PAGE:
At first, this was weird to me, but the more I think about it, the more sense it makes. Deciding to put myself out there, means that I am putting efforts into building something of my own. Not really a product, but maybe a mild version of a brand. Although the focus is still on the writing, I am shifting from the “diary” to the “book” mindset. And books are made to be read by more people other than their author.

Consequence: Conflicts of thought

This means, that my idea to stay true to myself (point 3) is sometimes in direct conflict with the mindset that my brand needs a larger audience. How I will solve this conflict – only time will show. On the one hand, I have the thought of quitting – I cannot lie; but, on the other, I think it is too early to do so. Rome was not built in a day.

6. Hope: No matter what happens, there is no way I will stop loving to write

Reality: There is no way I will stop loving to write

Finally. A hope that matches the reality. I will drink to that. πŸ™‚

Consequence: I am learning so much more about writing because I have this blog

Thanks to some tools, I became more aware about the length of my sentences, my usage of connection words, passive and active voice, and readability in general. I learn a lot with every new article, and this is wonderful to experience and see. At the end of the day, I believe that I am growing as a person and as a writer by keeping up the blog and this is where I get my main motivation from.

Final remarks

Running the blog takes so much more time and effort than what I’d expected. The most challenging part is the psychological effort I have to make in order to stay motivated and focused and not get discouraged by the absence of readers on some of my posts.

Nevertheless, this has proven to be a valuable lesson on building up stamina to keep on doing what I love and learning how not to appreciate external validation above all. If all I cared about was the positive feedback from other people, I would have stopped working on the blog after a month or two. Additionally, by doing this, I also have to remind myself that absence of external validation does not equate to lack of worth or quality and that there are infinitely many factors that determine whether a blog will attract readers or not. At the end of the day I think that it is of vital importance to learn how to believe in the quality of our work and accept criticism (if present at all) as a chance to learn and grow.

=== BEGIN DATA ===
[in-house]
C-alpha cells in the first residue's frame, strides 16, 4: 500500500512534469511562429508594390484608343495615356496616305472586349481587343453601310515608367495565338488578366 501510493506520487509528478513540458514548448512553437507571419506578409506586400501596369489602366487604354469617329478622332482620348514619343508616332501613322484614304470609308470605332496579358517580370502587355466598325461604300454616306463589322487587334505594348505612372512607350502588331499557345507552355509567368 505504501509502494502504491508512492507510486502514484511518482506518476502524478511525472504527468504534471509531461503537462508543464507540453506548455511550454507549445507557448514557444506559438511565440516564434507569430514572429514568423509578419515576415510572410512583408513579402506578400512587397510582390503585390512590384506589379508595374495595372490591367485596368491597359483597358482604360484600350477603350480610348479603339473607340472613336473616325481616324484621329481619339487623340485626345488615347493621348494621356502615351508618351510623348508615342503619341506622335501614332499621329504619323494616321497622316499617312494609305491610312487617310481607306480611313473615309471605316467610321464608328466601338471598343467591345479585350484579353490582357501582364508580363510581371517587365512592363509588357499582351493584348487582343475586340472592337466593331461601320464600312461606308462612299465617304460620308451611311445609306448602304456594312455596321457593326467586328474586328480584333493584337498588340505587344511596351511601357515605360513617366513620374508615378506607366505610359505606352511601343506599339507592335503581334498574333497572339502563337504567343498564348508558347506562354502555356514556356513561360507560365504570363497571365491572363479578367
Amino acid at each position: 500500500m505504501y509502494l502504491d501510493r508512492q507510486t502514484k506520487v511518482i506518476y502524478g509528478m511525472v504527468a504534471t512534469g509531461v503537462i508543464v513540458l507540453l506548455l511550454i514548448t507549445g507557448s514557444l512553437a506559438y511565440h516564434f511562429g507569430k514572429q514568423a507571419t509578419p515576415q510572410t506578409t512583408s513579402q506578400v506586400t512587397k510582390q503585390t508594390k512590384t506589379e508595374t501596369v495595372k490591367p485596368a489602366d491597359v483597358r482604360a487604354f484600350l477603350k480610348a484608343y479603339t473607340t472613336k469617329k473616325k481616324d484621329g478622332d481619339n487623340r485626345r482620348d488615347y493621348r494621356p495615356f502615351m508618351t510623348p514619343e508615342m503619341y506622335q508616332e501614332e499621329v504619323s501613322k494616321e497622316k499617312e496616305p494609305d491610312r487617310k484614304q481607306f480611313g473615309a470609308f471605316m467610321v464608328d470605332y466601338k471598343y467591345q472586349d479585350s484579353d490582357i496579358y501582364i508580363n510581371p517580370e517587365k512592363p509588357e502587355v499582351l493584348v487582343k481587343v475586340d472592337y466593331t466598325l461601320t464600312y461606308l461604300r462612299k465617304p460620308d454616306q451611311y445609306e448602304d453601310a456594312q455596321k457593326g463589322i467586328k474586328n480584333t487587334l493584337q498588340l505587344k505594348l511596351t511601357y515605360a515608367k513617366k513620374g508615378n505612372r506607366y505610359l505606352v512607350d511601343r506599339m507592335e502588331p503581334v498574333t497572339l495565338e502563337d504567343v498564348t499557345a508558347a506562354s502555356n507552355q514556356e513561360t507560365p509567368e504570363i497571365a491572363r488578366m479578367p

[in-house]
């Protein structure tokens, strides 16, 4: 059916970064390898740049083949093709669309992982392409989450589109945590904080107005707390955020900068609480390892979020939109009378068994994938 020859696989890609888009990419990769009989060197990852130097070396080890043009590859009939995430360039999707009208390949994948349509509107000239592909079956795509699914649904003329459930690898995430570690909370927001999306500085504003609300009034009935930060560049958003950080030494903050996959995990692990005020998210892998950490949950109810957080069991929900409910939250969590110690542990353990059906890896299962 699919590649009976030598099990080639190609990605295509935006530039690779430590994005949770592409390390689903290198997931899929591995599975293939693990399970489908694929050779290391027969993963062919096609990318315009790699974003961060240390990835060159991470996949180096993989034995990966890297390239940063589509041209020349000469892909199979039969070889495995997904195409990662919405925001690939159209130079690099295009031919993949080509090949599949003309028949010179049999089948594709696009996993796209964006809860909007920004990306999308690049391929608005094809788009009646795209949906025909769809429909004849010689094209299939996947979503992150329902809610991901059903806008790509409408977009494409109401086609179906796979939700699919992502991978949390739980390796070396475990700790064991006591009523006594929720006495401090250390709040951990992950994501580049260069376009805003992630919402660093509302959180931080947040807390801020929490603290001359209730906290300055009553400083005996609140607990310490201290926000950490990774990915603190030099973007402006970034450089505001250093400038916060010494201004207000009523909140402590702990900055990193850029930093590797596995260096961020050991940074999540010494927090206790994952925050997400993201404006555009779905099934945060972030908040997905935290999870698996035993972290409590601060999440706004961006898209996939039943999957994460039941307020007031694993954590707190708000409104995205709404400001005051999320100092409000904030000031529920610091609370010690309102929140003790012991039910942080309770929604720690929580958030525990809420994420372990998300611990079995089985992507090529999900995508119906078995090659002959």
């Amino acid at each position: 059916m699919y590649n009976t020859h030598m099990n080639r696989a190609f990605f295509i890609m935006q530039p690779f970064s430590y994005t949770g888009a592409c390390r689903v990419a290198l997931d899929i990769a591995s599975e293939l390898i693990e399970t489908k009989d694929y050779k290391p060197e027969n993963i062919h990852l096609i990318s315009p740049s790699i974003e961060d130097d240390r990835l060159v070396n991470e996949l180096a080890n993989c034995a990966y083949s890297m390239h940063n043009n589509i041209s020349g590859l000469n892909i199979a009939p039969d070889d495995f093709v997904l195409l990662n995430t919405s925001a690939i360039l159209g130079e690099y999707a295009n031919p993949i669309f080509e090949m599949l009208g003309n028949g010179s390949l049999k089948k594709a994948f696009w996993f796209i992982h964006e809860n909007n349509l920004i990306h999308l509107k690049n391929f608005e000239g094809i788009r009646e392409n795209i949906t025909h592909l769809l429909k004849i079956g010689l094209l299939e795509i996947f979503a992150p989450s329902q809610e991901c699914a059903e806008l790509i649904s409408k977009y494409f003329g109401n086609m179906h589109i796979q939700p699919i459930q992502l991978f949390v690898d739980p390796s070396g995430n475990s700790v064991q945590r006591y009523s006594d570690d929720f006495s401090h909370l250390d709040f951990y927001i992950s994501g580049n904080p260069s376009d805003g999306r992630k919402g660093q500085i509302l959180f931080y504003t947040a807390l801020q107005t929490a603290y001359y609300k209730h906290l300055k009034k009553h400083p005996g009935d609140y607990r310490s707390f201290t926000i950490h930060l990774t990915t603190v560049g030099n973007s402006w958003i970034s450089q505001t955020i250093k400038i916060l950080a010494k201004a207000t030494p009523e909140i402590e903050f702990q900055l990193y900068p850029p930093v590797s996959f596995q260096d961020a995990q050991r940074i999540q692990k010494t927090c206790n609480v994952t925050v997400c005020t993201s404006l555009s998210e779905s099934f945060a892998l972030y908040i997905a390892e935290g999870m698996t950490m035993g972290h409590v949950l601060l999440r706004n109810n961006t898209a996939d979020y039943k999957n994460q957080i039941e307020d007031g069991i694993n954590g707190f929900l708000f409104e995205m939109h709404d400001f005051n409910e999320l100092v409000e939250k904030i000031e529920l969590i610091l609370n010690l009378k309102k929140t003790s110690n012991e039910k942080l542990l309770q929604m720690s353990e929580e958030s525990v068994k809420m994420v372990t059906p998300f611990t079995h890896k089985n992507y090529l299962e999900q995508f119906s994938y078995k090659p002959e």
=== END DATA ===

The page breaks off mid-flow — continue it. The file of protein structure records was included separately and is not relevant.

• Shaheen

    I can relate to pretty much each of your sentiments, even though I have been at it for years now. For me, it comes down to the love for written word and my tiny community who actually take out the time to read and interact πŸ™‚ wishing you tons of success xx

    • Ivona Kafedjiska

      Thank you Shaheen – you are an inspiration and yes, the love for the written word is what keeps us going πŸ™‚

  • Dimitar

    I read your posts via an rss reader, but even when I open the page in a proper browser a lot of the javascript stuff that you probably use for tracking metrics is blocked out. Just wanted to point out that those tracking tools are not 100% accurate, even though paranoid internet users like me are in the minority. I’ve removed all that analytics from my website, it causes unhealthy addiction / stress not much different than the likes and favs on social media.

    Well said on the expectations and reality of blogging btw! I’ve experienced this with trying to grow a photography “brand” a couple of times. It’s a losing game in my experience unless you go into it full time as your job πŸ™‚

    • Ivona Kafedjiska

      Yes, I really think that unless you go full time, you cannot really be expecting to build a brand, have free time, another job, social life, enough sleep and excercise. So we make priorities. πŸ™ Anyhow, if you ever want to do a collaboration: you can give a photo input and I a verbal input – feel free to contact me :))

      And I do hope that you are right about those tools πŸ˜‰